One main question raised by these data deals with the “physiological” or otherwise “pathological” nature of these large grafts—i.e., whether human neural progenitors are simply proliferating as they are supposed to, or else have lost their responsiveness to signals that normally switch off their proliferation. Our analysis of the phenotype of the proliferating cells (in vivo) underlined that they were typical neural progenitors with no apparent phenotypic abnormality. They were capable of differentiating into neurons and astrocytes after replating in vitro. These results were consistent with those recently presented by Roy et al. (9) on dopaminergic neural xenografts. Still, these authors showed that their dopamniergic transplants were intermingled with the host tissue, whereas proliferating progenitors occupied the graft core. This observation suggested that host cells might deliver differentiation cues inaccessible to the proliferating cells of the inner core and led these authors to support the hypothesis of a pathologic state of the proliferating cells. In the present study, this suggestive topographic arrangement was not observed, and regions containing either proliferative or differentiated cells were interspersed. Despite the decreased expression in early neural markers (e.g., SOX1) in the 3- to 5-month-old graft compared with stage A–D cultures, we cannot exclude that graft overgrowth is at least in part due to the presence of a small proportion of early-stage “rosette-like” precursors not yet committed to a striatal fate that would have remained undetected. Besides, in our case, the chronobiology of the ontogenesis in the GE supports the physiological hypothesis. Indeed, progenitors in these germinative zones not only participate in striatal neurogenesis up to the 15th week of gestation but also give rise to many cortical interneurons over several months and to gliogenesis well beyond (2729). The fact that cells replated in vitro from overgrown grafts differentiated normally into neurons and glia but failed to give rise to MSN, the neurogenesis time schedule of which had passed, is in agreement with this suggestion. It is interesting to mention that human-to-rat xenotransplantation of fetal GE tissue led to overgrowth (30) and that areas containing potentially proliferating cells were observed in grafts analyzed in a patient autopsied 18 months after grafting (25). Apparent overgrowth of human xenograft in rat brain may, therefore, only be a normal consequence of the physiological capacity of proliferation of human neural precursors, essentially revealed because of the size difference between rat and human brain. Nevertheless, as one may not exclude some impact of this phenomenon in human allografts, this calls for specific precautionary action on the path to the clinic, allowing for blocking precursor proliferation if need be. Potential action may involve isolation of pure striatal population with limited or no proliferative capacity, preemptive in vitro treatment of the grafted cells with antimitotic agents, or genetic engineering of the transplant to provide a means to eliminate unwanted dividing cells in vivo, such as by using a suicide gene paradigm.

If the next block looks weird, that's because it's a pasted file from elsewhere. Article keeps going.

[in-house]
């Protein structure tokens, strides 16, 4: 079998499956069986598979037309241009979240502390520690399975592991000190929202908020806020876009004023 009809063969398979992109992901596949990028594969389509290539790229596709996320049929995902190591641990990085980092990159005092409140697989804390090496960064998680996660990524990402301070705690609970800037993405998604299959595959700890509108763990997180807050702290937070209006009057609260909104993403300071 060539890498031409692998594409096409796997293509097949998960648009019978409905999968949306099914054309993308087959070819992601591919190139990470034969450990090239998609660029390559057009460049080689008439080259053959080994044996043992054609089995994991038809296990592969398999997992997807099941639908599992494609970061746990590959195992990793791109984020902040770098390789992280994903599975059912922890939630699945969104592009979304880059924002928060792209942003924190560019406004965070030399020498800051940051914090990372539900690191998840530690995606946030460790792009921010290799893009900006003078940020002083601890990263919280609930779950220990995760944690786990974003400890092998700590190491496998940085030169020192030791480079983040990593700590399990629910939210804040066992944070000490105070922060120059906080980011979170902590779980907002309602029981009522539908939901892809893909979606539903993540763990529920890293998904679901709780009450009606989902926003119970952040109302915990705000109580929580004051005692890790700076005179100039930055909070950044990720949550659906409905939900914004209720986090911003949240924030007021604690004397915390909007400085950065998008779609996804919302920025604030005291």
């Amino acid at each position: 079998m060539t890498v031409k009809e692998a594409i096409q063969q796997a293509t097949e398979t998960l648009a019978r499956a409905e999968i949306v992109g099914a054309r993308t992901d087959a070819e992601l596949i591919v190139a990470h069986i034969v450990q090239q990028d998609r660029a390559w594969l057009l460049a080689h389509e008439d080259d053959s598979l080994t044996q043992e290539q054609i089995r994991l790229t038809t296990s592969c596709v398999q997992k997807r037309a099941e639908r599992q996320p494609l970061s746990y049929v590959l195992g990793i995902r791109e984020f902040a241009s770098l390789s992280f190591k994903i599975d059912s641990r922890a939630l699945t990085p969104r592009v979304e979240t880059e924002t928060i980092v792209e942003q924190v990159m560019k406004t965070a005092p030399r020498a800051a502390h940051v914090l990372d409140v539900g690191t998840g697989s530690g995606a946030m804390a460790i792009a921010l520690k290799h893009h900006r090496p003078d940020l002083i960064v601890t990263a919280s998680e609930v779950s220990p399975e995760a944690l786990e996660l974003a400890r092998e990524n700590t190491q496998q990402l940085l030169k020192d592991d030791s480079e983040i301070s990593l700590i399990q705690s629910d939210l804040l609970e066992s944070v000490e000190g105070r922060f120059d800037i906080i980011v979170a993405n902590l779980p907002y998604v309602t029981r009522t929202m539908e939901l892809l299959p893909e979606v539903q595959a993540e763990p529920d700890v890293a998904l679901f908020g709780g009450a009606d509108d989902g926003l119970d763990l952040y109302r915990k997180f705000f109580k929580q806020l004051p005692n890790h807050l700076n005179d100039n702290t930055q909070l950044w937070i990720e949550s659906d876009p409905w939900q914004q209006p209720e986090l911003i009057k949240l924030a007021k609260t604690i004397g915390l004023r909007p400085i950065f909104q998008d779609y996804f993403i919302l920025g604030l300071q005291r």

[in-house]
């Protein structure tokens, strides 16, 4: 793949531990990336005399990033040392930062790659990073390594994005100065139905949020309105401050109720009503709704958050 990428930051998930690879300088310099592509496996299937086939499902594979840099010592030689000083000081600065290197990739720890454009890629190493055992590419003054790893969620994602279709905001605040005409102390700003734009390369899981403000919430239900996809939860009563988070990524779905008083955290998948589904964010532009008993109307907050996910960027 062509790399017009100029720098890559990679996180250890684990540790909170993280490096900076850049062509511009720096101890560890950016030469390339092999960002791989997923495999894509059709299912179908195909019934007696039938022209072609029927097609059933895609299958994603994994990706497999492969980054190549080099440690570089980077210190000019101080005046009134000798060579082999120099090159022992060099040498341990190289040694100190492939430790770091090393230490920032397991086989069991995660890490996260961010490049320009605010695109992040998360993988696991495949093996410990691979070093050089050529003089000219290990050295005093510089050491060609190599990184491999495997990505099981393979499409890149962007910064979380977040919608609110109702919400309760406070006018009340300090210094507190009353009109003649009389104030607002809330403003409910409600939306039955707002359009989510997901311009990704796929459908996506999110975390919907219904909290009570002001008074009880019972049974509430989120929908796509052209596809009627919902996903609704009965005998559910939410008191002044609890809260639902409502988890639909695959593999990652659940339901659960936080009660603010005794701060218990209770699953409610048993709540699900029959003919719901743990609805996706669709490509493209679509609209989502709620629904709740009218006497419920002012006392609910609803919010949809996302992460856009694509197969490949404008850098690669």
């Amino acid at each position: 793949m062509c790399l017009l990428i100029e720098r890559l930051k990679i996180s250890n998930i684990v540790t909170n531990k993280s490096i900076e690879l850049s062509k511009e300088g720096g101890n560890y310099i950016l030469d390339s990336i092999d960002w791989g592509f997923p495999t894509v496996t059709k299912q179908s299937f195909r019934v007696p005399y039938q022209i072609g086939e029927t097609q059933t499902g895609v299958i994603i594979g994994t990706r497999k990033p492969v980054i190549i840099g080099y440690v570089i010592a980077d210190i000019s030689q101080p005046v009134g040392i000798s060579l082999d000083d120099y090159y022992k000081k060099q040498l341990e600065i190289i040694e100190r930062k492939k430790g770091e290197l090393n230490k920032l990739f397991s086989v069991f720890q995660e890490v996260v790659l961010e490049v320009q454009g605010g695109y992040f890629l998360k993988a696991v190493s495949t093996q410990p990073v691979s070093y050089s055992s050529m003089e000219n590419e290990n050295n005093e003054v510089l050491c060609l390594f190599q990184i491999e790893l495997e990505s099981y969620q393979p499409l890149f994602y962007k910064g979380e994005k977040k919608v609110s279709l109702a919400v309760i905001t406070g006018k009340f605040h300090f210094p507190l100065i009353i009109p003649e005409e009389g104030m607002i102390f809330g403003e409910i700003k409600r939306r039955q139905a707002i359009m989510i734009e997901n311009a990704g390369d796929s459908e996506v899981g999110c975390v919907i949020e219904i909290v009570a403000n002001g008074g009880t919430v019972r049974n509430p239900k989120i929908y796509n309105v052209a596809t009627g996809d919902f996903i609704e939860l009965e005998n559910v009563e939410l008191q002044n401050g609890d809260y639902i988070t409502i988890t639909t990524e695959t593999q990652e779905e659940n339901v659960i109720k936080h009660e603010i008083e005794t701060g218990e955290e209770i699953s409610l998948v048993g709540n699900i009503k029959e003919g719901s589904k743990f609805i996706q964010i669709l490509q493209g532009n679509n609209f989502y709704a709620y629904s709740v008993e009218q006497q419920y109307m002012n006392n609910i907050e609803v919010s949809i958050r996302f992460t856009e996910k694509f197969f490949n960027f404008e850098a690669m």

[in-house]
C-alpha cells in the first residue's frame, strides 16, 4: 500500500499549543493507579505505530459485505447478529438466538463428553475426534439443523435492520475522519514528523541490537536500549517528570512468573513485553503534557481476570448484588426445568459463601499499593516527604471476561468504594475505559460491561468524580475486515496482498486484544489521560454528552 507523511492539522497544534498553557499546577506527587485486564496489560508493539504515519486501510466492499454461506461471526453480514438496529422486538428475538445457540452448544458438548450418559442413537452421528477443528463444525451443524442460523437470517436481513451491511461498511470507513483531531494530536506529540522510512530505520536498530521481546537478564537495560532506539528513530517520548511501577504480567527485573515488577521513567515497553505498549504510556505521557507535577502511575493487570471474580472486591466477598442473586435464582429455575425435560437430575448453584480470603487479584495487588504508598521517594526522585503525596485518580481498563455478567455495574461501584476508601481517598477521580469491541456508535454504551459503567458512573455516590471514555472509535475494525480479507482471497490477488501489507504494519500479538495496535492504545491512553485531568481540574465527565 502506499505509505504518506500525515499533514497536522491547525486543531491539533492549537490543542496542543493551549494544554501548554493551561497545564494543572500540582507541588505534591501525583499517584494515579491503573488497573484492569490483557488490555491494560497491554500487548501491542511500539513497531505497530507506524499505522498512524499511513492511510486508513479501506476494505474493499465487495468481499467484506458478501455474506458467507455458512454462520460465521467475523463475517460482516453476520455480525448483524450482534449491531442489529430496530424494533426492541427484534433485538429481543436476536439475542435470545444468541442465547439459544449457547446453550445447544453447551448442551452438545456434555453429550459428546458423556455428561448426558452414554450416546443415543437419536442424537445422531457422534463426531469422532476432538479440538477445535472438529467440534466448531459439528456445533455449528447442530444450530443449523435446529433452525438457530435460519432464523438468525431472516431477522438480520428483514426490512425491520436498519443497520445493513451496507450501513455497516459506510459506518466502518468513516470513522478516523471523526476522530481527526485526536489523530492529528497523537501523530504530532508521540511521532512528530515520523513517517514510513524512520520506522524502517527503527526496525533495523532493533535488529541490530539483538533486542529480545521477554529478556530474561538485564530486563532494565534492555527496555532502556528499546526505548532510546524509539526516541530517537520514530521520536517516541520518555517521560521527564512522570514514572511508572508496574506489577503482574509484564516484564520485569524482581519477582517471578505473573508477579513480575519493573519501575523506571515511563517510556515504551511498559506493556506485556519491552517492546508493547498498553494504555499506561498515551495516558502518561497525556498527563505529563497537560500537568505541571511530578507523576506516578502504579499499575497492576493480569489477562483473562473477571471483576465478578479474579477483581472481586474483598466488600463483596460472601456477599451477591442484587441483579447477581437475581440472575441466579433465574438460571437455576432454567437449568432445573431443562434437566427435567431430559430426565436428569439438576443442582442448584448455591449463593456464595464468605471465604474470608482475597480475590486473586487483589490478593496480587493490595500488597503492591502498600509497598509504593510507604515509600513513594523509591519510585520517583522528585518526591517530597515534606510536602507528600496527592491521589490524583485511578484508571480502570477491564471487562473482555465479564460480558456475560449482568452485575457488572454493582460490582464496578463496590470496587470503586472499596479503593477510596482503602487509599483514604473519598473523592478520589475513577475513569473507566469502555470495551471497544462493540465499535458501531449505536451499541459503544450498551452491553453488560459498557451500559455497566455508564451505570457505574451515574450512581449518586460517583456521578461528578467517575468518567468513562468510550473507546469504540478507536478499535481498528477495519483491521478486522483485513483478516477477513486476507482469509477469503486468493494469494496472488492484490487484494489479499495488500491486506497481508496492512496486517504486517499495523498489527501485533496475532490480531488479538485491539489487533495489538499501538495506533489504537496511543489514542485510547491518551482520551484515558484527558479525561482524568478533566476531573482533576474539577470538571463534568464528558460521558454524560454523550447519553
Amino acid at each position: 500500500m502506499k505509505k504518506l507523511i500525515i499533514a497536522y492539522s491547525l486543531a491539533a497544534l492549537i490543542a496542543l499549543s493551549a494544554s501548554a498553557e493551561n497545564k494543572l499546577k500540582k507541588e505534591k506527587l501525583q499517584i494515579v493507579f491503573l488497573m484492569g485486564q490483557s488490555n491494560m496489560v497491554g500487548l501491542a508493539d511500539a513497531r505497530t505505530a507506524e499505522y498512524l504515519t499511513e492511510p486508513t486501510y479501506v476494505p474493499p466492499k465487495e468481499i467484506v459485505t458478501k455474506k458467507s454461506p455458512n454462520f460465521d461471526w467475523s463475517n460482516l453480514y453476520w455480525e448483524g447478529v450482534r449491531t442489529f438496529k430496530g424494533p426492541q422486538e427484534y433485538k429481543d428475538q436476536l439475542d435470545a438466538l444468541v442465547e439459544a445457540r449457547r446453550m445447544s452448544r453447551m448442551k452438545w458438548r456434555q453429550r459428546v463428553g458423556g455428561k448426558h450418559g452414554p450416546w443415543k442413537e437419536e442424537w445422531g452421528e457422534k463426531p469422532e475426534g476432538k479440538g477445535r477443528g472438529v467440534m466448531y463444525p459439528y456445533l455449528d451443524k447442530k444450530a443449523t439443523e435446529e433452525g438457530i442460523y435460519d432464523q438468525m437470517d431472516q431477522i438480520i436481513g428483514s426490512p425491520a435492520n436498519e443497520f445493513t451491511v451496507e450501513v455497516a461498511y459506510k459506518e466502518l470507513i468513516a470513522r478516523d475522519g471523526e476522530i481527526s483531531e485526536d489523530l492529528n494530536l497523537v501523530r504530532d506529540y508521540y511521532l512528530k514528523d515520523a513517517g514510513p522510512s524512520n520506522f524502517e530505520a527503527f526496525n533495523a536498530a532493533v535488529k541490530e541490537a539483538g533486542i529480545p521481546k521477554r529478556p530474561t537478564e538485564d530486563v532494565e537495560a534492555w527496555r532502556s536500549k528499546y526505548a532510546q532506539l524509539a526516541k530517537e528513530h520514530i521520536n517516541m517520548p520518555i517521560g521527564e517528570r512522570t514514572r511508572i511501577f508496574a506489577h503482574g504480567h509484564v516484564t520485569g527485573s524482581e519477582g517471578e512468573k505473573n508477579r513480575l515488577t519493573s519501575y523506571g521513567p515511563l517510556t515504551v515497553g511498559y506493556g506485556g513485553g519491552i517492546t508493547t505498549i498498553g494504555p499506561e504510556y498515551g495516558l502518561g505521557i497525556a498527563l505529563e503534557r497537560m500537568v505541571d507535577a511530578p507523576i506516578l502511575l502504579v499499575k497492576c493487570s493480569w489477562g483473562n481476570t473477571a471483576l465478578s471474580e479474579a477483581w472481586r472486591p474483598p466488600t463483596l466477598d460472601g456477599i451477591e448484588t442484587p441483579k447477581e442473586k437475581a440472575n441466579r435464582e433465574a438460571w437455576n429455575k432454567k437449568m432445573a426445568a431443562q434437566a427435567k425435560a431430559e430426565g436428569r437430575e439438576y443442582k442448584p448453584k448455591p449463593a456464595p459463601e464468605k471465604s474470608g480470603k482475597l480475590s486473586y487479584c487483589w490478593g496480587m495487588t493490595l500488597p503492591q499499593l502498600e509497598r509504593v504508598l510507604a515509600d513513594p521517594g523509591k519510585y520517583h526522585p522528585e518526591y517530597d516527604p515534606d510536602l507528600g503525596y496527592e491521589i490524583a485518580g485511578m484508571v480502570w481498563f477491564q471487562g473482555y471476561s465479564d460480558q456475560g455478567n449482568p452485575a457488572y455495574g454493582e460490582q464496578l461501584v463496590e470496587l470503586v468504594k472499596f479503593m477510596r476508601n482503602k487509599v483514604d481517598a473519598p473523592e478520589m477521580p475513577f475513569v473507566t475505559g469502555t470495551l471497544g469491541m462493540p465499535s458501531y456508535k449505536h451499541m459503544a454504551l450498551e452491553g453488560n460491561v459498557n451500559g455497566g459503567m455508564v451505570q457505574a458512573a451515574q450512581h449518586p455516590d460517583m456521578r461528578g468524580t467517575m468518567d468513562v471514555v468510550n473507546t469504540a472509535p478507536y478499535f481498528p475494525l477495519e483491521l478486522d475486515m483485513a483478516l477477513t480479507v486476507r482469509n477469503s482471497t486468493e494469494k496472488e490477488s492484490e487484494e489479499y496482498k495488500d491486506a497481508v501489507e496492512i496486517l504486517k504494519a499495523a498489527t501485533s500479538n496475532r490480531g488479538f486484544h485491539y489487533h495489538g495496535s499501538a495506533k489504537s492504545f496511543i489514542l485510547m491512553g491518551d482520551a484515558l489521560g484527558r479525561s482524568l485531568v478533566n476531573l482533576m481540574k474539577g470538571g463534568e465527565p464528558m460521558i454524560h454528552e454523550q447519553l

Materials and Methods

Human ES Cell Culture.